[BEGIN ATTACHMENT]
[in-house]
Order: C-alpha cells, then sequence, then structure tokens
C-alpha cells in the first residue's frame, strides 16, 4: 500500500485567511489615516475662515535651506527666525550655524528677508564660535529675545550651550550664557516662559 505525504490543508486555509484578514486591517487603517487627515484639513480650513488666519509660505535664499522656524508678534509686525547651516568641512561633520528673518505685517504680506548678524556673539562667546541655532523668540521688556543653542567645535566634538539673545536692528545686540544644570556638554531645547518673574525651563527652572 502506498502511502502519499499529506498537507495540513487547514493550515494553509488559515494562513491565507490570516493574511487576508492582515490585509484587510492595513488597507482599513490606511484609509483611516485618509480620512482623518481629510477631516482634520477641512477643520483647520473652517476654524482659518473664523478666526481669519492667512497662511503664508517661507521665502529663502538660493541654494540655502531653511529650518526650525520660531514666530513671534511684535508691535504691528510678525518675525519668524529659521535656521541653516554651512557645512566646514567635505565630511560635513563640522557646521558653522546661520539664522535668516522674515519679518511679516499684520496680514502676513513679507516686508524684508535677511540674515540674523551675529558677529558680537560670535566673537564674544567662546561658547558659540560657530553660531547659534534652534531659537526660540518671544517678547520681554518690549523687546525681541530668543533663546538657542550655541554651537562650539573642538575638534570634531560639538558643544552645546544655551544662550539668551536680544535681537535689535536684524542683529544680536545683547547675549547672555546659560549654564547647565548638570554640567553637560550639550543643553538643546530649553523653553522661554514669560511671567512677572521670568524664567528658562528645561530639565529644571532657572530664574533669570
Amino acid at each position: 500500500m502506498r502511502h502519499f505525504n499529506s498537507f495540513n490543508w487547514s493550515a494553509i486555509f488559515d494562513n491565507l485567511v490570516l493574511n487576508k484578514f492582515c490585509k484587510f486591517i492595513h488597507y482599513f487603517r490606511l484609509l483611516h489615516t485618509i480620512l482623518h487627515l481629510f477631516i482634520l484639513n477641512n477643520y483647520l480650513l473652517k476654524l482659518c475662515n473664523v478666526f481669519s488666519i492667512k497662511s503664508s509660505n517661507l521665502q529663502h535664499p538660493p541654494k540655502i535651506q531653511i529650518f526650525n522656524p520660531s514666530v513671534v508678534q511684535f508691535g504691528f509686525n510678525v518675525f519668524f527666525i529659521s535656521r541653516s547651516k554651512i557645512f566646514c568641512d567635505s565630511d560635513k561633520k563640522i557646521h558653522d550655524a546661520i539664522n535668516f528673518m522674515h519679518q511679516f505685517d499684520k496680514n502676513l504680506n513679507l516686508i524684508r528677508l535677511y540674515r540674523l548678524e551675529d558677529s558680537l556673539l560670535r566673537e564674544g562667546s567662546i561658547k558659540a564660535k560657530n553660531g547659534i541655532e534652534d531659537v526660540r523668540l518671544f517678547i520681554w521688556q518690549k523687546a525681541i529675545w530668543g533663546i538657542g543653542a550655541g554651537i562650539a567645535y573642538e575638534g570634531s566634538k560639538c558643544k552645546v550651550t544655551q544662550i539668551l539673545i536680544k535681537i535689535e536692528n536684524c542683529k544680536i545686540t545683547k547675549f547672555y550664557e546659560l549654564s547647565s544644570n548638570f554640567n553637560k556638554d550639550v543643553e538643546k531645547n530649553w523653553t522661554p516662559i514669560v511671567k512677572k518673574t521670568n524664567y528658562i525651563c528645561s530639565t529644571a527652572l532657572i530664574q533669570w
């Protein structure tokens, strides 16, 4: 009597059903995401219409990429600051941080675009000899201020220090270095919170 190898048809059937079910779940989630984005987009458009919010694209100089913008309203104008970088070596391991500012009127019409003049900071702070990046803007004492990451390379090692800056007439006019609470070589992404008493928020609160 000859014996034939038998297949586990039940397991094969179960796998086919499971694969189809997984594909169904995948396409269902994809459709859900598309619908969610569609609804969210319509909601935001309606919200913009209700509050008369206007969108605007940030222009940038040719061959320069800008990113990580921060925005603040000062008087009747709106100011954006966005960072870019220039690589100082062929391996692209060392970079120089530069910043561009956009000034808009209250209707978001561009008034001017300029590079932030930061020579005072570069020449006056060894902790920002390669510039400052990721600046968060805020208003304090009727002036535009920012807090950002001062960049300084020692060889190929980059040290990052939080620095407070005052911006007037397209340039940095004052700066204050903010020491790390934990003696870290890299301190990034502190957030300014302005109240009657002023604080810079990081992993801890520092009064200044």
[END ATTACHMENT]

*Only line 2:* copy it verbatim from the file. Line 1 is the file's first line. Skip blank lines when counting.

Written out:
Order: C-alpha cells, then sequence, then structure tokens